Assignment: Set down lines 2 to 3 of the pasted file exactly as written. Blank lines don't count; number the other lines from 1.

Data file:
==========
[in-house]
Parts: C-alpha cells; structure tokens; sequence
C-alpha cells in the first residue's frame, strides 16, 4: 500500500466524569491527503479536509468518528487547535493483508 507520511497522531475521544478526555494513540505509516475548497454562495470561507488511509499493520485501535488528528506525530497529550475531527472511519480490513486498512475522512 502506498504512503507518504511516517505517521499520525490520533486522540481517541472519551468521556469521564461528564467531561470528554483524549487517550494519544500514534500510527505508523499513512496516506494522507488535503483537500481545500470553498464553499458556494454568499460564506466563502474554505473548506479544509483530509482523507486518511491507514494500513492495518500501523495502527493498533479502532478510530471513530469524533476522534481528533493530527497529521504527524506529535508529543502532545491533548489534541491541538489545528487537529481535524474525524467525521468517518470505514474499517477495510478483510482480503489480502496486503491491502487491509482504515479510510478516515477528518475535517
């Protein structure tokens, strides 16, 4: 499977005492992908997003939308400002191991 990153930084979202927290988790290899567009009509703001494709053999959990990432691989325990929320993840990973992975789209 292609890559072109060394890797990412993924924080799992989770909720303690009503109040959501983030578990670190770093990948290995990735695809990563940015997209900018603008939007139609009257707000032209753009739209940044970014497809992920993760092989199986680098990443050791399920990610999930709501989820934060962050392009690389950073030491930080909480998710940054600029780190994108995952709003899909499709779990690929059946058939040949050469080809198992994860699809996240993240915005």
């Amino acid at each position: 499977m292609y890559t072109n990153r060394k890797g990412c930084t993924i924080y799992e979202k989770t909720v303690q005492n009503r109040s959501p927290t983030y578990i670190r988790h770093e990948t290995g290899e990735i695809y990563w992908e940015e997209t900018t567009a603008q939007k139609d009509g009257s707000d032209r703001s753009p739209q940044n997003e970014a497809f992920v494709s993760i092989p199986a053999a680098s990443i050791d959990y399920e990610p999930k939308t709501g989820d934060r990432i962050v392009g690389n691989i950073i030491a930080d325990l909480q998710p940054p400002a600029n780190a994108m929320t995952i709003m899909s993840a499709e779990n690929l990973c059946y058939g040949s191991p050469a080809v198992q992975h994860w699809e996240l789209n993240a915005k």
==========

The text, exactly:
Parts: C-alpha cells; structure tokens; sequence
C-alpha cells in the first residue's frame, strides 16, 4: 500500500466524569491527503479536509468518528487547535493483508 507520511497522531475521544478526555494513540505509516475548497454562495470561507488511509499493520485501535488528528506525530497529550475531527472511519480490513486498512475522512 502506498504512503507518504511516517505517521499520525490520533486522540481517541472519551468521556469521564461528564467531561470528554483524549487517550494519544500514534500510527505508523499513512496516506494522507488535503483537500481545500470553498464553499458556494454568499460564506466563502474554505473548506479544509483530509482523507486518511491507514494500513492495518500501523495502527493498533479502532478510530471513530469524533476522534481528533493530527497529521504527524506529535508529543502532545491533548489534541491541538489545528487537529481535524474525524467525521468517518470505514474499517477495510478483510482480503489480502496486503491491502487491509482504515479510510478516515477528518475535517